ard at p850ug1.demon.co.uk
Tue Sep 7 13:01:04 CDT 2010
> Sorry for the mis-threading, I lost the original posting.
> The older CDROM drives were in fact CD audio drives with the logic bolted
> on in place of the serial DACs. In fact I used to have an old Reference
I have (and still use) an ancient external Philips single-speed CD-ROM
drive (CDD462) which is a modified (by Philips) CD player. To the exptent
that you need both its service manual and the one for the CR player it
was based on to repair it.
In fact for the one fault I've had with it, the CD-ROM drive service
manual was not a lot of help. The mains switch failed. Yes, it's shown on
the schematics, but for some reason not listed in the parts list. It is
listed in the CD player manual, so I could order a replacement.
IIRC, there is a ULA-type thing conencted to the input of the DACs which
extracts the right bit of the bit-stream and sends it to the interface
card in the PC (one ASIC and a buffer RAM). There's also a serial
command/status link from the PC to the control microcontroller in the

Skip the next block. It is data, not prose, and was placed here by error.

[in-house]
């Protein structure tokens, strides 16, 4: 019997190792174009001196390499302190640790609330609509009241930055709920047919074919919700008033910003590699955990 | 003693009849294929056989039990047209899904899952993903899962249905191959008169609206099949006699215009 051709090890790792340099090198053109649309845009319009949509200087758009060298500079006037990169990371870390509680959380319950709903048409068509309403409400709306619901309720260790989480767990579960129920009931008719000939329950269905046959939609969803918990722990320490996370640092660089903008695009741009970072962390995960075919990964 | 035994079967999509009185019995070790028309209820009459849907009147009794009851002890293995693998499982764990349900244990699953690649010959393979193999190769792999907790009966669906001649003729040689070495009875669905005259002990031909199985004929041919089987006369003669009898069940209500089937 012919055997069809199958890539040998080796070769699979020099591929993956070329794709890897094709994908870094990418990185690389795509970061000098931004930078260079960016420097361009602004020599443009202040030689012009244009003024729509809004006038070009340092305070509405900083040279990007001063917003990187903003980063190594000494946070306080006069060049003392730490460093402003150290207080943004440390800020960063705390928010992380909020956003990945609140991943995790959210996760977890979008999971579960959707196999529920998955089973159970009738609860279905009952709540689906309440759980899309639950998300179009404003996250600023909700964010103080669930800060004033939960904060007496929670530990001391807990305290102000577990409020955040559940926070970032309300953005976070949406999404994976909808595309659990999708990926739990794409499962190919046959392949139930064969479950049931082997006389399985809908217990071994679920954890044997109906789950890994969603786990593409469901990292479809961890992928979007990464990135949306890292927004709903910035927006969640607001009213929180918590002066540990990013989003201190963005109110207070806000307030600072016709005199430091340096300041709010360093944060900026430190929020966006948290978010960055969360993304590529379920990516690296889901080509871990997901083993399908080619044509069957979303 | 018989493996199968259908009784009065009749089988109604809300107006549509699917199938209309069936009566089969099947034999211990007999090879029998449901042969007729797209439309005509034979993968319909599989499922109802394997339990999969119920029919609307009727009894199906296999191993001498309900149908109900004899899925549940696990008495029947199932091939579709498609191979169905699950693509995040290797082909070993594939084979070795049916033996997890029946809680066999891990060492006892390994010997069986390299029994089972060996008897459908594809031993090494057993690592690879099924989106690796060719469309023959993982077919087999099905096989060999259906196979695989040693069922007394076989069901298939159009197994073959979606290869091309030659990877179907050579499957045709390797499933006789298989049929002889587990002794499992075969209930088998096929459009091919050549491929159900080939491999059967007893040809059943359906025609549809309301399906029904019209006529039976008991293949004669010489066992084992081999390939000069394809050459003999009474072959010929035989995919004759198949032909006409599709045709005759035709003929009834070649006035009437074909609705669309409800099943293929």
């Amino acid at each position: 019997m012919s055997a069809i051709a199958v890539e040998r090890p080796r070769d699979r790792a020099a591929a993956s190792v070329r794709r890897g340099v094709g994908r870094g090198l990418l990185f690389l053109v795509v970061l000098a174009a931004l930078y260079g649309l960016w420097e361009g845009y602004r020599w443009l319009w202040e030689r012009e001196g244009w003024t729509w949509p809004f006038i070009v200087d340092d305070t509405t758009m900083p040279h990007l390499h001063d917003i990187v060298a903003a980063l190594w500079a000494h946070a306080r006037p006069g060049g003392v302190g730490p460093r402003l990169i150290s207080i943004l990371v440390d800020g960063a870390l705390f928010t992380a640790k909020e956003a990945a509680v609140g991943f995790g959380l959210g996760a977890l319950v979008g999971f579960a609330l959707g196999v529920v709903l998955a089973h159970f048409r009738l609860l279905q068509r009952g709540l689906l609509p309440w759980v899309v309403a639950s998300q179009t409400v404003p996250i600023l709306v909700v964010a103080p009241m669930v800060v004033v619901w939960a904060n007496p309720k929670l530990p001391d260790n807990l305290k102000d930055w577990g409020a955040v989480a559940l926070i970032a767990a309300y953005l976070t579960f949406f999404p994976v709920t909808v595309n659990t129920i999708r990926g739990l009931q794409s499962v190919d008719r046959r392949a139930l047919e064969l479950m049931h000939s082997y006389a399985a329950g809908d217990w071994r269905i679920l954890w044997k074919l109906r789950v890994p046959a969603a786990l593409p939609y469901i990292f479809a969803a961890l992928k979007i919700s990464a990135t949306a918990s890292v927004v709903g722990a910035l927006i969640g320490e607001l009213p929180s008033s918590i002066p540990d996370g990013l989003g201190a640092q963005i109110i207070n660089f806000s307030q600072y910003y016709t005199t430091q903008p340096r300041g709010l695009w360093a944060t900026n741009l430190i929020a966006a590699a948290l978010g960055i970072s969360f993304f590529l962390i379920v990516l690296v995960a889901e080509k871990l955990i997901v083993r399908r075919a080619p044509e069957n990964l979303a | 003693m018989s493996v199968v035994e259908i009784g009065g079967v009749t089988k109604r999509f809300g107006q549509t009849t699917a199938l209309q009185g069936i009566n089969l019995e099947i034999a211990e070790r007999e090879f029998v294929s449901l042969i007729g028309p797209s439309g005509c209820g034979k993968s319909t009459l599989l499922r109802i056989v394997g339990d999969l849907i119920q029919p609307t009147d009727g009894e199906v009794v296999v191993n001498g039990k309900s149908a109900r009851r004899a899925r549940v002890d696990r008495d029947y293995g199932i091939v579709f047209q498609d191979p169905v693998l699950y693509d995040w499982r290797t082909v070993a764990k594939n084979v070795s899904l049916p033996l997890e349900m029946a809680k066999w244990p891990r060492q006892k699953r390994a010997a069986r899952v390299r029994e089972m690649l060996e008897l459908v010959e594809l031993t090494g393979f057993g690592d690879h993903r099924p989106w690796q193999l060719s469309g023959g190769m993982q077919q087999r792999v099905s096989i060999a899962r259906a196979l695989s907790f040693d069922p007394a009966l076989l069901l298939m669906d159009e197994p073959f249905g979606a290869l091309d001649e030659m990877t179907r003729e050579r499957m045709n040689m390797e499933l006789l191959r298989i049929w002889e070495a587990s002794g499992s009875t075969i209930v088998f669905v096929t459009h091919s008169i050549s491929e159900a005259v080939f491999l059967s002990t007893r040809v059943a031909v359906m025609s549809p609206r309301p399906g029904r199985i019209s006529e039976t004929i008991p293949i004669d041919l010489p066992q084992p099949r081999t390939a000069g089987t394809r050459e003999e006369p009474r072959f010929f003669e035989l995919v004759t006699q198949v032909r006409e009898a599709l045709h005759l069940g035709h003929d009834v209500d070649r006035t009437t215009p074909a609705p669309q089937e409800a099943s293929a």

CD-ROM drive, to let the PC select the block to start reading from, etc.
The main CD-player chipset was still there, it was the Philips one, of
course, as docuemtned in their data books.
> Technology drive which was a commercial CD drive and several boards worth
> of discrete logic which performed the C3 ECC correction. The CDROM
That sounds like fun...
> functionality was just connected in place of the DACs.
The Philis unit I mentioned kept the DACs, and even the headphone
amplifdier. It ahs the normal play/stop/prev/next buttons on the front,
and can be used as a CD-player without having a computer conencted.
> I suspect the RRD50 interface is three main wires:
> Bit clock (32x data rate)
> Left/Right (high for left, low for right, or vice versa)
> Serial data
> And, if memory serves it was called an I2S interface, though what the
> acronym stands for I don't recall.
I2S = Inter IC Sound (at least in this case ). There's also the
totally different, but also from Philips I2C (Inter IC Communication)
 Long before this there was an American company called IIS or I2S
(I've seen both) standing for International Imaging Systems or something
like that. They made some very nice image processor/display units for
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